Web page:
Evangelists on Every Corner

(This column first appeared in Vol. 6-2 of the Panacea Perspective, circa November, 1994)

It started a few years ago. Certain large companies such as Apple and Microsoft started blessing key employees with the spiritual title of “Evangelist”. It was the Evangelist’s mission to go forth and spread the gospel of whatever product and/or philosophy the company wanted the masses to worship.

At first, it was a novelty. You’d get a business card, read the title (“Software Evangelist”, etc.) and a beatific smile would form on your face, expressing a sentiment similar to that of your grandmother about to pinch your cheeks and tell you how much you’ve grown since she’s last seen you. In other words, it was cute.

But, as time has shown with Barney the Purple Dinosaur, even cuteness has its limits when it goes ballistic and is perpetually “in your face”. Nowadays, it seems like everyone has an evangelical title of some sort. The irony of the whole thing is that in the 80s, evangelists (of the television kind) were perpetually paraded in front of us as examples of the depravity of human nature. Do we really want technology evangelists associated with the likes of Jim and Tammy Faye Bakker, Oral Roberts, or Jimmy Swaggert?

What does the title of Evangelist really mean in our industry? A quote from a recent elevated Microsoft evangelist was “Whenever Microsoft designates a person to be an evangelist in a given technology, it means that Microsoft intends to dominate that technology area in the near future.” That’s an uncommonly honest and blunt definition, but it does say it all.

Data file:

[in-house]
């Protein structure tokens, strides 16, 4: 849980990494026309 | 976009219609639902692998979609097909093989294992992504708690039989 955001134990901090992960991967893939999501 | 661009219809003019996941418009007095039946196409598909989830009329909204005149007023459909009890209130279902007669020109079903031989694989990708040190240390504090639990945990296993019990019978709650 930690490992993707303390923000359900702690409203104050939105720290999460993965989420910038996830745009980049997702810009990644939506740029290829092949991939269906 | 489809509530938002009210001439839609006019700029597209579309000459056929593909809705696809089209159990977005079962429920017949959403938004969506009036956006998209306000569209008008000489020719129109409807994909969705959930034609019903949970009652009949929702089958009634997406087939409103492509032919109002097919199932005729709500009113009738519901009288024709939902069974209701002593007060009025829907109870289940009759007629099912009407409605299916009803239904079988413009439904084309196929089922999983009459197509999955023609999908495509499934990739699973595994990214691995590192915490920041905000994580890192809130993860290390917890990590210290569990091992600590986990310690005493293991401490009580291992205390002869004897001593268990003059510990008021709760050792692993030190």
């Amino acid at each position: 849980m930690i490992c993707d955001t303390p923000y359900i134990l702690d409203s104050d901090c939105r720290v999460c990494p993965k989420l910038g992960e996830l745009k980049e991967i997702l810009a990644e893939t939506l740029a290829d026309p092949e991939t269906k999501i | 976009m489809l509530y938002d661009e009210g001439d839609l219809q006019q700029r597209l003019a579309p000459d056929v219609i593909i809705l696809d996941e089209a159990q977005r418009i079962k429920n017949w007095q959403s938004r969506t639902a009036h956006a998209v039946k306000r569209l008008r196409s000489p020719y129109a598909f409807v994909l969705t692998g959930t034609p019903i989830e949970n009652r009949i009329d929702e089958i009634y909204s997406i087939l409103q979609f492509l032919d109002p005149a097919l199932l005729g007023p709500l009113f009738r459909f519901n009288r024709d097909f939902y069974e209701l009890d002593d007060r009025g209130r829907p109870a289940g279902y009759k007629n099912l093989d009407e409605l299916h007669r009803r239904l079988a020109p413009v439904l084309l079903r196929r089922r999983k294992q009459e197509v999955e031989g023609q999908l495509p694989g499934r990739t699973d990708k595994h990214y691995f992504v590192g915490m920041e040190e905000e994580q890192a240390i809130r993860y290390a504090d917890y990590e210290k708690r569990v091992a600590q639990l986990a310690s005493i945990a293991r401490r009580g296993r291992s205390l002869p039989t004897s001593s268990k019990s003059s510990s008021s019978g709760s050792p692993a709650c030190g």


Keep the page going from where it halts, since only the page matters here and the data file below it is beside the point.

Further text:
However, with the blatant overuse of the Evangelist title, it’s not clear that all companies who employ evangelists have the position as clearly defined as Microsoft. So, as a means to allow companies with differing philosophies to better categorize there employees, we’d like to suggest the following new generation of secular/semi-secular technology titles (imagine them preceded by “Software”, “Hardware”, etc.):

  • Agnostic – Believes in the concept of the technology but not necessarily the implementation. An example would be someone who believes in 32-bit operating systems, but doesn’t really believe in Windows NT, Windows 95, or OS/2 as the proper solution.
  • Anarchist – Believes in whatever seems appropriate at the moment, especially if other people don’t believe in it. May get violent if lots of others actively disagree with them. Amiga fans and people who promote hardware locks fall into this category.
  • Atheist – Doesn’t believe in the technology at all and can’t understand why anyone actually does believe. Workstation Evangelists tend to be PC Atheists.
  • Believer – Someone converted by an Evangelist or the like. Probably brainwashed to the point that they don’t question anything – they accept what they are told without needing supporting facts.
  • Buddhist – Believes in all technologies, and that with time and inner awareness all technologies will ultimately become one. One could argue that Bill Gates could be deemed part-Buddhist as he believes that all technologies will ultimately become Microsoft’s.
  • Communist – Feels that all technology belongs to a single entity, no matter who actually developed it, and that the entity should use such technology to benefit the entity, which should benefit all those associated with the entity. Software pirates occasionally are part of this category.